FISHING FEARS: Jobs at risk as reforms loom
TONY Simpson is the fourth generation of his family to make a living fishing in Fraser Coast waters.
Now, he fears he might be the last.
As the clock winds down on the opportunity for the fishing community to have their say on the State Government's proposed legislation amendments, Mr Simpson says his job hangs in the balance.
The public has until July 19 to make a submission in response to the discussion paper.
The proposed changes to crab, trawl and inshore fishing quotas have caused grave concerns for the Fraser Coast commercial fishing industry.
Mr Simpson, who lives in Burrum Heads, said if current proposals were adopted, he would not get enough quota to survive on and in order to increase quota, it would be necessary to pay.
"You've basically got to buy your job back," he said.
With tight profit margins, that would mean it wouldn't be sustainable for him to continue working in the industry.
His family has been fishing in Fraser Coast waters for more than 100 years and his brother is part of the industry too, meaning Mr Simpson's whole family will be impacted by the changes.
He has made submissions, written letters and tried to explain what the amendments would mean for his business.
But after 42 years of commercial fishing, Mr Simpson fears for his future.
"It's hard if you're paying off houses, which we still are," he said. "Your job might be coming to an end and it's a worry.
"I'm getting towards 60-years-old, what can you do? It's hard to find work.
"I've lost a lot of sleep."
Mr Simpson rejected claims intervention was needed to keep fishing sustainable, and said it was in the industry's interest to ensure fish stocks remained plentiful.
But Minister for Agricultural Industry Development and Fisheries Mark Furner said the proposed changes were the result of a comprehensive consultation process over the past two years as part of the Sustainable Fisheries Strategy.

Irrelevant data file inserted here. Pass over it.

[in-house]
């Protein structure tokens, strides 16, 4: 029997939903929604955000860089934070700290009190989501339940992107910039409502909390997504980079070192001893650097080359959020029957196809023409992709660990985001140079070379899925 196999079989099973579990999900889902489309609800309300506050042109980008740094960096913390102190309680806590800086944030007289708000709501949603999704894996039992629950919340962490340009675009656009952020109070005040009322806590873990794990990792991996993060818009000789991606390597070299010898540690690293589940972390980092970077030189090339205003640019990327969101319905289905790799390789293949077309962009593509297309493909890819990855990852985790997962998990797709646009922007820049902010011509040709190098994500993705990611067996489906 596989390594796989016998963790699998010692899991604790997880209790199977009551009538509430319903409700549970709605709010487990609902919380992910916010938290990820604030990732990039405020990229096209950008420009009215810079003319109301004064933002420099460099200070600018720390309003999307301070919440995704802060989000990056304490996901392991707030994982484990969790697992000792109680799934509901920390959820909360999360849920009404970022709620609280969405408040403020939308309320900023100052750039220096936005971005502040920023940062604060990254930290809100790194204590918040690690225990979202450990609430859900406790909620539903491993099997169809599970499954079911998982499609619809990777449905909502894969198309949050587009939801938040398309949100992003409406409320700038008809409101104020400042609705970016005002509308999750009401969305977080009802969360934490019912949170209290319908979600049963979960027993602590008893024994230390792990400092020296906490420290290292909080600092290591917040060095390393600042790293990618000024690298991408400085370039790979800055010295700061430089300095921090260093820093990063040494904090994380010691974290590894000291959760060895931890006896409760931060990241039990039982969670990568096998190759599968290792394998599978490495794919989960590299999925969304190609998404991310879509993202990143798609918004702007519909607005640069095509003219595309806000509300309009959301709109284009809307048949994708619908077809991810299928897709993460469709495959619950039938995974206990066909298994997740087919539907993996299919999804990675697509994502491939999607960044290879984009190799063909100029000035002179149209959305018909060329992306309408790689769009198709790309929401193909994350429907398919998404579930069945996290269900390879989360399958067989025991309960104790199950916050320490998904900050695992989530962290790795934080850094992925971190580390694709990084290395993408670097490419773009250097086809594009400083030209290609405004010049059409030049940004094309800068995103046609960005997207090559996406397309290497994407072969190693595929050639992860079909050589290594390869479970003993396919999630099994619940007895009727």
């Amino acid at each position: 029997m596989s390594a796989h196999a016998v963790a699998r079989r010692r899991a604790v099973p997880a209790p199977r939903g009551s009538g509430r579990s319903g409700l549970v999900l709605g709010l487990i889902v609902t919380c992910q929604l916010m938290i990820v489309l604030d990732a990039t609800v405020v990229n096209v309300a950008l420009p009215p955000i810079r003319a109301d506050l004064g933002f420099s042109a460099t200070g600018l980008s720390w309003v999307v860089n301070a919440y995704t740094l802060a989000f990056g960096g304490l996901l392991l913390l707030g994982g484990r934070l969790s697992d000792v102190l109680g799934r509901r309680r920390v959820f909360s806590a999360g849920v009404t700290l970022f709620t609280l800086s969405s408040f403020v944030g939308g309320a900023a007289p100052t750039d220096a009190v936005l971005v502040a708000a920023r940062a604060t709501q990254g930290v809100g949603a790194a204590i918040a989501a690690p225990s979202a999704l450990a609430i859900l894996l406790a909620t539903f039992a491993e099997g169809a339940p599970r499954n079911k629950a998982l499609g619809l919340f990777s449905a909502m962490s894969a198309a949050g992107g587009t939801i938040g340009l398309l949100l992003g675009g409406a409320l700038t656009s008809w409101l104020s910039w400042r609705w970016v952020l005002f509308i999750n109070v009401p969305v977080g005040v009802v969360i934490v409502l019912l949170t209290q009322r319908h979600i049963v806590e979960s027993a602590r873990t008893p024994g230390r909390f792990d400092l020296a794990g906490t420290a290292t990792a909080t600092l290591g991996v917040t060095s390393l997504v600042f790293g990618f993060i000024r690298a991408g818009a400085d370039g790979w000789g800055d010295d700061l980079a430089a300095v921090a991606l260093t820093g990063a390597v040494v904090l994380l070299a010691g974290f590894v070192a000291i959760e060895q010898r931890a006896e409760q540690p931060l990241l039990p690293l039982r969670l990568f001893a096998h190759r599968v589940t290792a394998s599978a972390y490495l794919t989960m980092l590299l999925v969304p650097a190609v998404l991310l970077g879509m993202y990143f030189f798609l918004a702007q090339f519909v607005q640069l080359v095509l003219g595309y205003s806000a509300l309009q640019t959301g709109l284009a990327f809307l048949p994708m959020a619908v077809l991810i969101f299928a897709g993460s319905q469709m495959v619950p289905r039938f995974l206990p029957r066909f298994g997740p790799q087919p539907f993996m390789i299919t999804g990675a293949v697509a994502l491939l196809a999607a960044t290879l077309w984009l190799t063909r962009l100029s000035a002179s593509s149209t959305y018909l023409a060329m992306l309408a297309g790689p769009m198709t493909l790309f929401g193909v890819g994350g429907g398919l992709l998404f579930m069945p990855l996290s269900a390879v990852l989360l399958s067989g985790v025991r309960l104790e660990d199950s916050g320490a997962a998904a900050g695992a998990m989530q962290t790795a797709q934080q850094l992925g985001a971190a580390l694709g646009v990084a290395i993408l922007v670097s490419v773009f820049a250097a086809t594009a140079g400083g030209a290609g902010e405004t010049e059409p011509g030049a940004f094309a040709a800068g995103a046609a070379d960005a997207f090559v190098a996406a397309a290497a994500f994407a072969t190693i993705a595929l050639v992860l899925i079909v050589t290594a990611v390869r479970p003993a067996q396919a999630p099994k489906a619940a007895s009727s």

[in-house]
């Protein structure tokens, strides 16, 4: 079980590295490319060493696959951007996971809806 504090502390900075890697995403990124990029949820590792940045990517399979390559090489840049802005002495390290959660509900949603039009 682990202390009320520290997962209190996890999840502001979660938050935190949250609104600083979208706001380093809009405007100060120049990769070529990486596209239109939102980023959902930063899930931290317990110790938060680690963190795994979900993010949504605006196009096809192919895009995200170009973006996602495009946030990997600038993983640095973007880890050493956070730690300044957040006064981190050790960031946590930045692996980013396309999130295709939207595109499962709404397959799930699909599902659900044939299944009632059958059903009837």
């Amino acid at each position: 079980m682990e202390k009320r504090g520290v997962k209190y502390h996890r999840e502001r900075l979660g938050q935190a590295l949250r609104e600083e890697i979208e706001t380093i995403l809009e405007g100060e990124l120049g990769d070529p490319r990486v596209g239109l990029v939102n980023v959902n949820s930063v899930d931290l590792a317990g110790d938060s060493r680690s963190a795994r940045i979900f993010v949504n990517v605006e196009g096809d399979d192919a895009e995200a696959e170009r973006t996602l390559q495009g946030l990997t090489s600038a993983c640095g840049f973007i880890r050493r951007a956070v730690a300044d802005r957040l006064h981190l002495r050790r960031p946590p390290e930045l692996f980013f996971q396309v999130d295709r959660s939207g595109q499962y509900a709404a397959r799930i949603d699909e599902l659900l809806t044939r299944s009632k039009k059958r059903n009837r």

"The changes focus on long-term sustainability and profitability, urgent actions to support key species, standardising fishing rules, supporting compliance and reducing red-tape," Mr Furner said.
"We are determined to build a legacy of a sustainable fishery for our children and grandchildren and these regulations are an important part of doing that. "As at today, we have received close to 500 responses via our online survey, with the commercial, recreational, charter boat, Indigenous, seafood marketing, conservation sectors and the general public all making submissions."
Mr Furner said the feedback would guide changes to the Fisheries Regulation 2008 later this year.
Proposed new fishing regulations
THE fishing community has until July 19 to have its say on the proposed amendments to the Fisheries Regulation 2008.
There are several key changes proposed, including splitting fisheries into regions, establishing a sustainable catch limit for crab, snapper and pearl perch and allocating quota and effort units to individuals.
The amendments would also adjust size limits for pearl perch and king threadfin.
A one month seasonal closure for snapper and pearl perch would be introduced and the mud crab in-possession limit would be reduced from 10 to 7.
To have your say, visit www.fisheries.qld.gov.au.